Drug Administration (FDA) as a ‘novel’ food product and as such had to be tested on rats. Pat Brown, Impossible Foods’ CEO and long-term vegan, was mortified as the core of his company’s mission was to eliminate the exploitation of animals and reduce the environmental impact of animal agriculture. His reason for developing a ‘haem burger’ was to appeal to millions of meat-eating people across the world and make it easy for them to change their diet, thus saving countless farmed animals and the environment. He said: “In my three-decade career in biomedical research, I always avoided using animals in experiments but without the rat testing our mission, and the future of billions of animals whose future depends on its success, was thwarted”. He complied with the FDA’s demand. So, what would you have done? All over the world, huge companies, including Tyson Foods and Cargill, the largest distributors of meat in the US, are investing vast sums in developing a different kind of product – ‘bio meat’. In truth, it isn’t a meat alternative but… well, meat! It’s obtained by taking stem cells from any living animal, including fish, and growing them in bio-reactors to form muscle meat. In theory, it could end animal slaughter and environmental degradation from animal farming almost entirely. Not sure what it will do for human health but if the China study is correct and animal protein is every bit as damaging as saturated animal fat, the answer is probably ‘not a lot’. Now, one big problem is that in some of the experimental productions, the growth medium is foetal calf serum obtained, as the name suggests, from calf foetuses in what we believe to be a very painful process for the cow. Some are also using gelatine, obtained from boiled down animal bones and ligaments. Vegan alternatives are available and we understand that some of the big companies are claiming that they will only use these non-animal mediums. Of course, it isn’t vegans who are their target audience but meat reducers, who may not be quite so fussy as to what’s been involved in making their lab meat. So where do you stand? Would you eat it? Do you reject it for yourself but encourage it for others for the reasons above? Or do you damn it with faint praise? I would like to hear your views by email tony@viva.org.uk or by letter to Tony Wardle, Viva!, 8 York Court, Wilder Street, Bristol BS2 8QH but please, no phone calls. To read Viva!’s definitive statement, see page 44.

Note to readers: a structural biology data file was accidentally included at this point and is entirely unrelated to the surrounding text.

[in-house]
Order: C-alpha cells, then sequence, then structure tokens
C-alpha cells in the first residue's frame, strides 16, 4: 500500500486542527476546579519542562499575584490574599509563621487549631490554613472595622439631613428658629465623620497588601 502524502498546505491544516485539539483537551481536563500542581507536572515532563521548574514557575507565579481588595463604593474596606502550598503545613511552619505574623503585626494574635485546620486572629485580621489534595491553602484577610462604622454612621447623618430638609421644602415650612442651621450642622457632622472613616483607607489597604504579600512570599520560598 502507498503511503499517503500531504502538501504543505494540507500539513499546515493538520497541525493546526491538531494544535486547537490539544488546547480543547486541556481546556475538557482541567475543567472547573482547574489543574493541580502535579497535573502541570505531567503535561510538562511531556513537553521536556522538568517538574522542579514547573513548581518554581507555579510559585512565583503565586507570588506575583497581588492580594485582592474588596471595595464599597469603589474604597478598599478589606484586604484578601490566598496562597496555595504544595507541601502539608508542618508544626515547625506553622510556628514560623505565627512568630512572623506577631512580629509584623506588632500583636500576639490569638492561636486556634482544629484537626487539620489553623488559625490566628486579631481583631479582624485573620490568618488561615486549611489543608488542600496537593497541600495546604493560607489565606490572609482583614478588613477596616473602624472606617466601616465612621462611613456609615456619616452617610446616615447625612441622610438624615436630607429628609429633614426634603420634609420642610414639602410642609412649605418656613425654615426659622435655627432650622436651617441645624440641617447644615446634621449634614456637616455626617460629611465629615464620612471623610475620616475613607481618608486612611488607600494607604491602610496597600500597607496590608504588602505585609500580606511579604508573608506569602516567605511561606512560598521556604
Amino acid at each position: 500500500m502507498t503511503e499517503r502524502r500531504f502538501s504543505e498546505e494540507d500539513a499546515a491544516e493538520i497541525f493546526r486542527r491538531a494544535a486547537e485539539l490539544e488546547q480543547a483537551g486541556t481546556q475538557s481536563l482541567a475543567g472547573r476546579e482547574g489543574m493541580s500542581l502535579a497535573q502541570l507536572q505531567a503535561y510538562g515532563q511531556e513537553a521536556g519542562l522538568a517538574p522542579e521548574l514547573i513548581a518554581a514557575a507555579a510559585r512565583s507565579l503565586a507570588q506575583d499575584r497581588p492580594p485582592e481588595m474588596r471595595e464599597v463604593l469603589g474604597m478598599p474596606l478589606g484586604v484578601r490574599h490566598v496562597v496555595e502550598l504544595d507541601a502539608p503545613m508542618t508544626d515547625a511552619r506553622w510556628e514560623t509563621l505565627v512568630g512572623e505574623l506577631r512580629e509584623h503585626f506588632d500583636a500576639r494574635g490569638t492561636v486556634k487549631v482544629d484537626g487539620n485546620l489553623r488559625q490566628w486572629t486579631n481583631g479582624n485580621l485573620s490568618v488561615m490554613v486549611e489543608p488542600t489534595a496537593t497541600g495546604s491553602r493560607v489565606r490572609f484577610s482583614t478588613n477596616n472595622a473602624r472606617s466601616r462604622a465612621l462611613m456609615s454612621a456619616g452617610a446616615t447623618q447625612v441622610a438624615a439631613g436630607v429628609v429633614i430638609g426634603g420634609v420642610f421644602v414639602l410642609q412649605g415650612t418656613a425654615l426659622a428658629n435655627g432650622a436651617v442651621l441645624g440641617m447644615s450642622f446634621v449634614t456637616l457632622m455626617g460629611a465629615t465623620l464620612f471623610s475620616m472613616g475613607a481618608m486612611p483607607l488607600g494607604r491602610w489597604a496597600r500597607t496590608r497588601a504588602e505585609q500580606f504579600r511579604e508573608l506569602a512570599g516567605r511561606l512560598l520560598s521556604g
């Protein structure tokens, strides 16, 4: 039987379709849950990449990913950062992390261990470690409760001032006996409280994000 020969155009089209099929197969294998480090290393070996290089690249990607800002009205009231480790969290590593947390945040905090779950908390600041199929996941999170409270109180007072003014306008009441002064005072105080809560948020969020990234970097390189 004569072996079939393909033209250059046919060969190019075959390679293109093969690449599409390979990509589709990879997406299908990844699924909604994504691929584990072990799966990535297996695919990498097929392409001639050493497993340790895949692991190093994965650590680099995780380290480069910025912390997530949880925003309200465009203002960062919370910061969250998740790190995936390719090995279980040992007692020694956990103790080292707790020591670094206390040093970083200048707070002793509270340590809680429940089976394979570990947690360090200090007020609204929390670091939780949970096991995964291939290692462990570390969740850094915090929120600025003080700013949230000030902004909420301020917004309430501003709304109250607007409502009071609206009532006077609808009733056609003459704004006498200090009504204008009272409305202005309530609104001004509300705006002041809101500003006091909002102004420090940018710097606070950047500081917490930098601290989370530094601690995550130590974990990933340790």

Help Viva! Make the world a kinder place. Text VLPR00 £5 to 70070 to donate